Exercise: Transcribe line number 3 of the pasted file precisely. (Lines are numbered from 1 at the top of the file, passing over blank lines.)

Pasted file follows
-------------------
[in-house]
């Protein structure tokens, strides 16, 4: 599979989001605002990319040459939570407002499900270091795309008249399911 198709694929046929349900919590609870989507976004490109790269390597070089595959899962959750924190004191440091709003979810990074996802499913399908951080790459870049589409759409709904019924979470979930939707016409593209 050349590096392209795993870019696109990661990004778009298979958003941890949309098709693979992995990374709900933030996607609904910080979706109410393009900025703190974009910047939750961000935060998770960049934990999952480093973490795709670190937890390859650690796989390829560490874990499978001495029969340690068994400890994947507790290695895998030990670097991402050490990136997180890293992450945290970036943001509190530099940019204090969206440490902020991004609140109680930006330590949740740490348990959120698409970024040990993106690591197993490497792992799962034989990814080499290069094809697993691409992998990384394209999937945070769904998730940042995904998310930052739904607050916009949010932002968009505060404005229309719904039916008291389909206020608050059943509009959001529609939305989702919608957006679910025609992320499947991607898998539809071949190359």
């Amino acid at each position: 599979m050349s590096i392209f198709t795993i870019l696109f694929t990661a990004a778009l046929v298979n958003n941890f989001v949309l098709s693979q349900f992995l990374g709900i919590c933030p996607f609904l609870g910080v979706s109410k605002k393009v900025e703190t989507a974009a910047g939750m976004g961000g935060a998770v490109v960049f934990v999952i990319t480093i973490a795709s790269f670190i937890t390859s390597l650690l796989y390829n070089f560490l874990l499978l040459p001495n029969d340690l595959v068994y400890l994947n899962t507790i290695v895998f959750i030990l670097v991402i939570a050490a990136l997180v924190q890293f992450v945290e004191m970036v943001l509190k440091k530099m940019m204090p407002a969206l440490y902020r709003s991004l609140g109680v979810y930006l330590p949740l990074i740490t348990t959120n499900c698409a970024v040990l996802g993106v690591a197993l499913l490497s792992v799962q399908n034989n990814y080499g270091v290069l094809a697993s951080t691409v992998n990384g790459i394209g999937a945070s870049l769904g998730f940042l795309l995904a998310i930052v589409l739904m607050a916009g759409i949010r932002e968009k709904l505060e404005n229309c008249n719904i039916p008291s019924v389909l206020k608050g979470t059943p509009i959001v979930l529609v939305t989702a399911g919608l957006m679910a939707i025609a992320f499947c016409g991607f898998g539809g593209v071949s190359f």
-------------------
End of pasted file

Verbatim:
């Amino acid at each position: 599979m050349s590096i392209f198709t795993i870019l696109f694929t990661a990004a778009l046929v298979n958003n941890f989001v949309l098709s693979q349900f992995l990374g709900i919590c933030p996607f609904l609870g910080v979706s109410k605002k393009v900025e703190t989507a974009a910047g939750m976004g961000g935060a998770v490109v960049f934990v999952i990319t480093i973490a795709s790269f670190i937890t390859s390597l650690l796989y390829n070089f560490l874990l499978l040459p001495n029969d340690l595959v068994y400890l994947n899962t507790i290695v895998f959750i030990l670097v991402i939570a050490a990136l997180v924190q890293f992450v945290e004191m970036v943001l509190k440091k530099m940019m204090p407002a969206l440490y902020r709003s991004l609140g109680v979810y930006l330590p949740l990074i740490t348990t959120n499900c698409a970024v040990l996802g993106v690591a197993l499913l490497s792992v799962q399908n034989n990814y080499g270091v290069l094809a697993s951080t691409v992998n990384g790459i394209g999937a945070s870049l769904g998730f940042l795309l995904a998310i930052v589409l739904m607050a916009g759409i949010r932002e968009k709904l505060e404005n229309c008249n719904i039916p008291s019924v389909l206020k608050g979470t059943p509009i959001v979930l529609v939305t989702a399911g919608l957006m679910a939707i025609a992320f499947c016409g991607f898998g539809g593209v071949s190359f």